Wednesday, March 30, 2011


Thoughts of the Day

I think it’s important not to take this particular situation and then try to project some sort of ‘Obama doctrine’ that we’re going to apply in a cookie-cutter fashion across the board.

President Obama

Rule 6: There is no rule 6.

Monty Python


Tuesday, March 29, 2011


Thought of the Day

The Obama doctrine: “We will intervene to prevent pictures that make me look bad.

Da TechGuy


Sunday, March 27, 2011


Friday Night Movie Review--Sucker Punch

Saw Sucker Punch with Andrew in the hardly anyone there big screen theater at the Continental (for which privilege they charge an extra $5) on Friday. I kinda liked it, or most of it, but the divide between fantasy and reality was too wide to bridge and the thing didn't hold together. In the end you think, well, that was a whole lot over nothing. I know this is heresy coming from a guy who thinks movies are primarily sound and light shows which should not necessarily depend on a narrative, much less be almost without exception the popularization of books and stories young people either can't or won't read. Nonetheless, no matter how impressive the sound and light show is--and there are superb action scenes here-- it means nothing if it means nothing, or, as here, too little for anyone much to care.

Director Zach Snyder, known for the new Dawn of the Dead, 300, and Watchmen (we'll forgive the disappointing and huge flop the owl cartoon) certainly has attained a distinctive style, like a visual comic book, sorry, graphic novel. There's something of chiaroscuro in his later films, a gradation of gray which fits his Manichean outlook but which has to be overcome to watch the film with anything approaching a willing suspension of disbelief. There certainly was more color in Dawn of the Dead and Watchmen than in 300 and, really, here, but even the brightest is muted for everything, which, I think, was a mistake. Think of the power in 1939 when Dorothy stepped out of her black and white Kansas room to technicolor Oz. He could have had the fantasy scenes here in vivid color to counterpoint the drab of the institution. Perhaps that would be too easy, not subtle enough; but subtlety is not this guy's strong point. I was going to praise him for the economy of his exposition, the story before the title appears was pretty masterful but I missed a detail until more exposition very late in the film. I was watching closely too.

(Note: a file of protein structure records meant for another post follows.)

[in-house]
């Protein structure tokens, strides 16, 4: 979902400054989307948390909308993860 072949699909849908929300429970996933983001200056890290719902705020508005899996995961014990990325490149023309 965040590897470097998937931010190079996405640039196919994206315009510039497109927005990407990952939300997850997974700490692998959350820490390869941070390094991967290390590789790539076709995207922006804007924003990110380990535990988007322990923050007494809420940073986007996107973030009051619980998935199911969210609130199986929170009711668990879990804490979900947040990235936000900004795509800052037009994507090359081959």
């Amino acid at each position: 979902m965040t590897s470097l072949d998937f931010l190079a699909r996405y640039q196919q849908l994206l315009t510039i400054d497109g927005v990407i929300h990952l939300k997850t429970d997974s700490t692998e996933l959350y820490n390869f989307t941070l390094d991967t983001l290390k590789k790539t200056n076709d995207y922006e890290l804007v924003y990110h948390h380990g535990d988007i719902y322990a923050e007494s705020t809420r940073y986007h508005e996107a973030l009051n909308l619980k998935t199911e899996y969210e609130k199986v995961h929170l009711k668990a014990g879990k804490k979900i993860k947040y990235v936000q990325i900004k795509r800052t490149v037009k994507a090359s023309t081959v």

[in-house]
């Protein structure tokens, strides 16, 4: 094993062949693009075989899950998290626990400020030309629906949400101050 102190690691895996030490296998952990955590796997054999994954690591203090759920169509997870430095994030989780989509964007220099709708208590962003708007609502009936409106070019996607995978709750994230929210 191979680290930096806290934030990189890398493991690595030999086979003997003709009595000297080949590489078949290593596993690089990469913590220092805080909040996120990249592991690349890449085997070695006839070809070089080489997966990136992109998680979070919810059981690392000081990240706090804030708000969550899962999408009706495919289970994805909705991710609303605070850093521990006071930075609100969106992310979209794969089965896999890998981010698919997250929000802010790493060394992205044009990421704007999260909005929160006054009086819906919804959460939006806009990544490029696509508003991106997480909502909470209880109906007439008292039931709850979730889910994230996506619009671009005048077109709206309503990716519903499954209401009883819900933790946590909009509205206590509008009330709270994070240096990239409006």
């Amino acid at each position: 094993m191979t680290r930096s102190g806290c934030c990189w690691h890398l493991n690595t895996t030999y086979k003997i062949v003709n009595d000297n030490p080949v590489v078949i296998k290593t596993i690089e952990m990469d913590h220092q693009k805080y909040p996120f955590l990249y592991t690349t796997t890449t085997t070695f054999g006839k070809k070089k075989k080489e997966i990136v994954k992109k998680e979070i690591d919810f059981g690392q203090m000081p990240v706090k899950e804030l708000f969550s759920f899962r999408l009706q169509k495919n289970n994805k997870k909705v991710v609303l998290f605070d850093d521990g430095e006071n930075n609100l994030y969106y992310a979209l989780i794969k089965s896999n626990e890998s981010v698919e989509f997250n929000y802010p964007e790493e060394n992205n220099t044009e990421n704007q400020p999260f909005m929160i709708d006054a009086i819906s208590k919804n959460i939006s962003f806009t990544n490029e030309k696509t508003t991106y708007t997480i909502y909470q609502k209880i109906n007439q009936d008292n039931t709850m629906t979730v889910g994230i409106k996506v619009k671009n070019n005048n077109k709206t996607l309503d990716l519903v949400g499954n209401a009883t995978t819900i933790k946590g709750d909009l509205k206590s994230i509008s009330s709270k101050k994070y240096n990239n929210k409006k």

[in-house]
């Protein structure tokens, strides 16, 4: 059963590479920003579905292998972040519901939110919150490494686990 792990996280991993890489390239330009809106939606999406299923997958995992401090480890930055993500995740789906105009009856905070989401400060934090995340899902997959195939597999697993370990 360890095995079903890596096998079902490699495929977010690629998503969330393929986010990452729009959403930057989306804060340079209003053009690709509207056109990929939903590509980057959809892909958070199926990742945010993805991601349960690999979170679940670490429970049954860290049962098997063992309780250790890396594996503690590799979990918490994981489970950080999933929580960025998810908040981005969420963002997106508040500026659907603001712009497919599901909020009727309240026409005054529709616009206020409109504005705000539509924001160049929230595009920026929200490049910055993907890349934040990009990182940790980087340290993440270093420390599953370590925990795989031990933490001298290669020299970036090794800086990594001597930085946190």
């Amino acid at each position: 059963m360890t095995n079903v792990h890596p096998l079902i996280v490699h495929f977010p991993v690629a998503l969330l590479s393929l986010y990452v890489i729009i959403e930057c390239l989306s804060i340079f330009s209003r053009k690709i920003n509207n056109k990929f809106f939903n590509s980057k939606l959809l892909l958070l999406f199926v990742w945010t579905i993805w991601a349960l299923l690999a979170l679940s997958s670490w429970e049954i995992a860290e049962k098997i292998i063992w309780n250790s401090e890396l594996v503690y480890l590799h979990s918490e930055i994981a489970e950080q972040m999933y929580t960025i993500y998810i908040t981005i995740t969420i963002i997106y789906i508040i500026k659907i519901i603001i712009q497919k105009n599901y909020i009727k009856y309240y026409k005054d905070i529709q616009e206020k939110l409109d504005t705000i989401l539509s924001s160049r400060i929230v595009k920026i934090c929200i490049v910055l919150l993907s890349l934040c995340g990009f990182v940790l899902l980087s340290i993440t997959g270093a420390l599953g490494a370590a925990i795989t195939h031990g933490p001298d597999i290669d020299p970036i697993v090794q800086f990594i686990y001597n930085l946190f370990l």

The young women are pretty good--even Vanessa Hudgens can play a simple and sympathetic role. The lead is Aussie 22 year old Emily Browning, who was the survivor little girl in the dynamite opening of Ghost Ship and later one of the children in the first (and last) of the Lemony Snicket franchise. She is quite good here in what would be ordinary Japanese cartoon costume for young women (thigh highs, open midriff version of school girl uniform, very short skirt) and after the first of the four fantasies, a medieval Japan fight, I was willing to accept her as bad ass. Why not? It made no less sense for her to be deadly as it did for her to be a faux schoolgirl. Even better was Jena Malone, who is 4 years older than Ms. Browning, and was so good in The Dangerous Lives of Alter Boys, The Ballad of Jack and Rose, and, to a lesser degree, as the mindless problem child in the superb, recent Pride and Prejudice. Her brief role in Into the Wild was stunningly good. The second in command however is 26 year old Aussie Abbie Cornish, who has yet to hit her mark in a good role in a good movie, but is quite good here. Of the grownups, Carla Guigino, late of the rapidly disintegrating Californication, and Oscar Isaac propel the 'real' side of the tale as the doctor and orderly of the institution where the boring parts take place.

OK, what's good about this thing? The fight scenes are great. The solo endeavor of Ms. Browning against three giant armored samurai is extraordinary. The next ramp up has all five girls fighting zombie like Germans in a recognizable WWI setting. Then they fight in Middle Earth and against a dragon. The team's only Asian, Jamie Chung, is stuck driving the transportation, progressing from fighting 'droid to a B-25 to a Huey. In all the fantasy fights, during which the team steals the items to make their escape from the 'real' institution, Ms. Browning is supposedly dancing provocatively, so the thefts can be accomplished, which makes the fantasy fights completely superfluous to the plot, such as it is.